It's a tricky situation, however. If a referendum does find that a majority of Crimean citizens want to join Russia, it could seriously undercut many of the arguments from Ukraine's new government. It would also act as a boost for the Kremlin, where intervention in Crimea has been justified by claims that ethnic Russians need protection from an illegitimate leadership in Kiev.
What's unclear right now is exactly how Crimea would vote in such a referendum. At first glance, it's easy to look at the widely cited census data from the region and predict that the large percentage of ethnic Russians in Crimea would vote to join Russia:
There is an important caveat to this chart, however – this census data is from 2001.
That's more than a decade ago, and given the fact that Crimean Tatars have only been allowed to return to the region since the fall of the Soviet Union (they were deported during World War II for allegedly collaborating with Nazi Germany), it's reasonable to think that their numbers might be up. Besides, as others have pointed out, people's opinions can't simply be boiled down to their ethnicity: Crimea had a referendum on independence from Russia back in 1991, when it was far more Russian than today, and it then favored being part of a newly independent Ukraine.
Instead, let's turn to opinion polls. One recent survey, conducted by the Ilko Kucheriv Democratic Initiatives Foundation together with Kyiv International Institute of Sociology, looked at what Ukrainians wanted from their relationship with Russia in the days before Viktor Yanukovych's removal from office. On the whole, the survey found, Ukrainians didn't want to be a part of Russia, but favored some kind of close economic relationship:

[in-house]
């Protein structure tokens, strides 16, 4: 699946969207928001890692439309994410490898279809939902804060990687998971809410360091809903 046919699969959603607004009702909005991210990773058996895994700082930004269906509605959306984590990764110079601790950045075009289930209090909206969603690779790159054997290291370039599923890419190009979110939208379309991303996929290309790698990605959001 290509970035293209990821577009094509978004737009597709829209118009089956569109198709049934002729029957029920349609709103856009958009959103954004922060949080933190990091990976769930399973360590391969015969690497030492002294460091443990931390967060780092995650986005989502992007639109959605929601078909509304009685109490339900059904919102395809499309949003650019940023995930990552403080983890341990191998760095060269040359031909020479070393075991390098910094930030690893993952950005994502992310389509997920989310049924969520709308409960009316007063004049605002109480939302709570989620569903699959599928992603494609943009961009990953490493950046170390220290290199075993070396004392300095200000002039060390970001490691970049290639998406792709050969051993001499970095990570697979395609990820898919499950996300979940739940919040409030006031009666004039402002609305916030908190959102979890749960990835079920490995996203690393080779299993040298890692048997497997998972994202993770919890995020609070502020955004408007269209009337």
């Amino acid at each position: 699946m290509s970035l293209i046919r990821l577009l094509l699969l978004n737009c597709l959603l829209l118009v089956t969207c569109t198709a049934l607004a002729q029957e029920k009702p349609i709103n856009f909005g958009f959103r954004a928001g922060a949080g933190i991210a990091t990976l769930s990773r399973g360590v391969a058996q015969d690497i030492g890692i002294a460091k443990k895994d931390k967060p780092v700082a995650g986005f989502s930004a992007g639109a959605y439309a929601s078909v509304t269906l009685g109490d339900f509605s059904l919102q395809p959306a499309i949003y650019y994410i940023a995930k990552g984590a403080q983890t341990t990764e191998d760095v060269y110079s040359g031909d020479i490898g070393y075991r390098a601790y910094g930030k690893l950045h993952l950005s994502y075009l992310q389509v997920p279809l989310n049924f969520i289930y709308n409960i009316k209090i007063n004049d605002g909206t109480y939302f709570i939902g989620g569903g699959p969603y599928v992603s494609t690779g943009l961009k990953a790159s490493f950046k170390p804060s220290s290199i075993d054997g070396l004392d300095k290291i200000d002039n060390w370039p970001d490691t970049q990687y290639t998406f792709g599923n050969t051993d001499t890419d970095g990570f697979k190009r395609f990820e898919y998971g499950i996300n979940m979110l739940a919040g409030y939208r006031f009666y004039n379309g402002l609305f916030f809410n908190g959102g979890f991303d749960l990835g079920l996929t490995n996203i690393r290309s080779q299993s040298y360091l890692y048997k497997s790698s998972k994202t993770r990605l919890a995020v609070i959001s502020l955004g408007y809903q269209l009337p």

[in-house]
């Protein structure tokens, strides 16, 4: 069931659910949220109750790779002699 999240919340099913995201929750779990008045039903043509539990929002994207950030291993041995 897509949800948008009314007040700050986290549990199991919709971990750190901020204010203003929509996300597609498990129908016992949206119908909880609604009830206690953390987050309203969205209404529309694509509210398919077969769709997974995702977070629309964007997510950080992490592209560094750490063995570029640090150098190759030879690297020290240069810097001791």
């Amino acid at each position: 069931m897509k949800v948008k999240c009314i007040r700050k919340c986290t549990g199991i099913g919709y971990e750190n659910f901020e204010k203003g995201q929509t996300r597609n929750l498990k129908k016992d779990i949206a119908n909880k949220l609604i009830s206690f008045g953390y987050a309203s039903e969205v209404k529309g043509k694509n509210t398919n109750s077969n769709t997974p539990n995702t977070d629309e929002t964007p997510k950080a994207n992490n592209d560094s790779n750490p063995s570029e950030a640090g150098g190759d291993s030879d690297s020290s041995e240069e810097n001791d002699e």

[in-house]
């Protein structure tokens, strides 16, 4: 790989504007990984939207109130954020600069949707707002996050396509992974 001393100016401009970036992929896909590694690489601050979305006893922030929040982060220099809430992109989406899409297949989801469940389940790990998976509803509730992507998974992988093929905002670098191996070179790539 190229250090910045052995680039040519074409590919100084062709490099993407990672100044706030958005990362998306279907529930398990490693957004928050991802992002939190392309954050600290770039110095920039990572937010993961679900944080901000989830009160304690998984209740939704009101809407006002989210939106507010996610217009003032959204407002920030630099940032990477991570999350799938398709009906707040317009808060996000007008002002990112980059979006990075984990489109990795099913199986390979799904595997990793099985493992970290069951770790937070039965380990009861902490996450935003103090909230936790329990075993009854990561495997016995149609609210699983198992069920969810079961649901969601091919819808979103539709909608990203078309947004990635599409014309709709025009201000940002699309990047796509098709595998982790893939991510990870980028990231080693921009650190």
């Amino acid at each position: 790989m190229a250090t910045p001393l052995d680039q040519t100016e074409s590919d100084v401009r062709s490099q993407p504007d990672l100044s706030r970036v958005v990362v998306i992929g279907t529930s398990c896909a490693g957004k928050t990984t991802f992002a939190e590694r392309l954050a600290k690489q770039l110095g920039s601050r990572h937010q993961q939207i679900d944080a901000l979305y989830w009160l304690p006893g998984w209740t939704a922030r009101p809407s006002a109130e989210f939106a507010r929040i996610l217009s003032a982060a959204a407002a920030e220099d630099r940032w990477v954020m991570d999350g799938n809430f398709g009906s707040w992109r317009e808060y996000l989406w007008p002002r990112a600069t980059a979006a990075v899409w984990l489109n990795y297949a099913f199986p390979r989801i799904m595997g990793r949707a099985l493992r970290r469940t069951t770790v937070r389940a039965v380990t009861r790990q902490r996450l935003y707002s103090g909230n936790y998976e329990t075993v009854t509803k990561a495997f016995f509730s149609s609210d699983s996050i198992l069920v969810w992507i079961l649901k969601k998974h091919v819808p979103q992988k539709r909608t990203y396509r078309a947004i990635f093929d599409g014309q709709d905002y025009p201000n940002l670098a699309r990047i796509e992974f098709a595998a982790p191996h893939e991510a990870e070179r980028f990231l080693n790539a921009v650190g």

In Crimea, however, the numbers were significantly different, with a much larger percentage wanting to join with Russia (unfortunately, a more detailed breakdown of the other votes wasn't available here). It's definitely worth noting, however, that this is a plurality, not a majority: Something required in most states that use referendums to decide policy.
Over at the Monkey Cage blog, Grigore Pop-Eleches of Princeton University and Graeme Robertson of University of North Carolina-Chapel Hill have shared some of their research from Ukraine from January 2013 (well before the Maidan starts).
It's a fascinating post that you should read in full, but to give you an important glimpse of how Crimean citizens see themselves, it's worth looking at the chart below. It shows that those from Crimea are exceptionally unlikely to describe their homeland as "Ukraine," "Soviet Union" or "Russia" – instead, they are far more likely to answer "Crimea":
Pop-Eleches and Robertson also point to another recent poll, conducted in December by the Razumkov Center, which found that 56 percent of respondents were opposed to joining Russia or becoming an independent state.
Finally, given that Russia is playing such a large role in all this, it's worth looking at the opinions of Russians, too. This poll, conducted by a well-respected agency linked with the Russian state, found that a majority of respondents view Crimea as part of Russia.
There are a few fascinating elements to this one. First, it was conducted in August, long before Ukraine's situation blew up, so it appears to show some deep-rooted feelings about Crimea (which was, after all, part of Russia until 1954). It's also worth noting that in this poll, more people thought Crimea was a part of Russia than Dagestan (41 percent) and Chechnya (39 percent) – both of which are republics in the Russian Federation.
Ultimately, it's not clear what would happen in a fair Crimean referendum, but the information we have suggests that a majority in favor of joining the Russian federation isn't preordained. Whether the vote would actually be fair, of course, is another matter.